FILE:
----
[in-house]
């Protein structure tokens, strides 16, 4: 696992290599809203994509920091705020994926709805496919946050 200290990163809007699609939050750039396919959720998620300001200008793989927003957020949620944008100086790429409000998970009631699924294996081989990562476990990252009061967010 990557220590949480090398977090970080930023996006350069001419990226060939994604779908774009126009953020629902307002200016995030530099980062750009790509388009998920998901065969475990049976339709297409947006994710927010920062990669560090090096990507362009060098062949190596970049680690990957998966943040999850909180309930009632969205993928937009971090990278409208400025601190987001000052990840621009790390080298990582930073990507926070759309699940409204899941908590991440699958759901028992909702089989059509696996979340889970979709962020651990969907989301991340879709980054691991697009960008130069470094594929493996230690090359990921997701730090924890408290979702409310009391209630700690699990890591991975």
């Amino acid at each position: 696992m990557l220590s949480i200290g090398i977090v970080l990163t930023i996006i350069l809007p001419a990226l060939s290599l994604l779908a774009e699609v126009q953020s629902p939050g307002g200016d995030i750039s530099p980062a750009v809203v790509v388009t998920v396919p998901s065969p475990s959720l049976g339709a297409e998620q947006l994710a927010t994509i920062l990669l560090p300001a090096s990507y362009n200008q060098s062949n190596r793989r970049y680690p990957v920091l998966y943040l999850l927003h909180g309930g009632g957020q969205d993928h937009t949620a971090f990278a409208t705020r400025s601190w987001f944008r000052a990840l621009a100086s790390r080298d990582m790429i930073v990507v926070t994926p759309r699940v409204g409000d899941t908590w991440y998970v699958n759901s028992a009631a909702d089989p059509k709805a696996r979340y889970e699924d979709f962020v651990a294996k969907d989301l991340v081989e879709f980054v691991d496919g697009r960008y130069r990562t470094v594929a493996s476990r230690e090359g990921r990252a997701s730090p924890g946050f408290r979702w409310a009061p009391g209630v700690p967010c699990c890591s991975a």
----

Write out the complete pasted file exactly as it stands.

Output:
[in-house]
């Protein structure tokens, strides 16, 4: 696992290599809203994509920091705020994926709805496919946050 200290990163809007699609939050750039396919959720998620300001200008793989927003957020949620944008100086790429409000998970009631699924294996081989990562476990990252009061967010 990557220590949480090398977090970080930023996006350069001419990226060939994604779908774009126009953020629902307002200016995030530099980062750009790509388009998920998901065969475990049976339709297409947006994710927010920062990669560090090096990507362009060098062949190596970049680690990957998966943040999850909180309930009632969205993928937009971090990278409208400025601190987001000052990840621009790390080298990582930073990507926070759309699940409204899941908590991440699958759901028992909702089989059509696996979340889970979709962020651990969907989301991340879709980054691991697009960008130069470094594929493996230690090359990921997701730090924890408290979702409310009391209630700690699990890591991975």
């Amino acid at each position: 696992m990557l220590s949480i200290g090398i977090v970080l990163t930023i996006i350069l809007p001419a990226l060939s290599l994604l779908a774009e699609v126009q953020s629902p939050g307002g200016d995030i750039s530099p980062a750009v809203v790509v388009t998920v396919p998901s065969p475990s959720l049976g339709a297409e998620q947006l994710a927010t994509i920062l990669l560090p300001a090096s990507y362009n200008q060098s062949n190596r793989r970049y680690p990957v920091l998966y943040l999850l927003h909180g309930g009632g957020q969205d993928h937009t949620a971090f990278a409208t705020r400025s601190w987001f944008r000052a990840l621009a100086s790390r080298d990582m790429i930073v990507v926070t994926p759309r699940v409204g409000d899941t908590w991440y998970v699958n759901s028992a009631a909702d089989p059509k709805a696996r979340y889970e699924d979709f962020v651990a294996k969907d989301l991340v081989e879709f980054v691991d496919g697009r960008y130069r990562t470094v594929a493996s476990r230690e090359g990921r990252a997701s730090p924890g946050f408290r979702w409310a009061p009391g209630v700690p967010c699990c890591s991975a």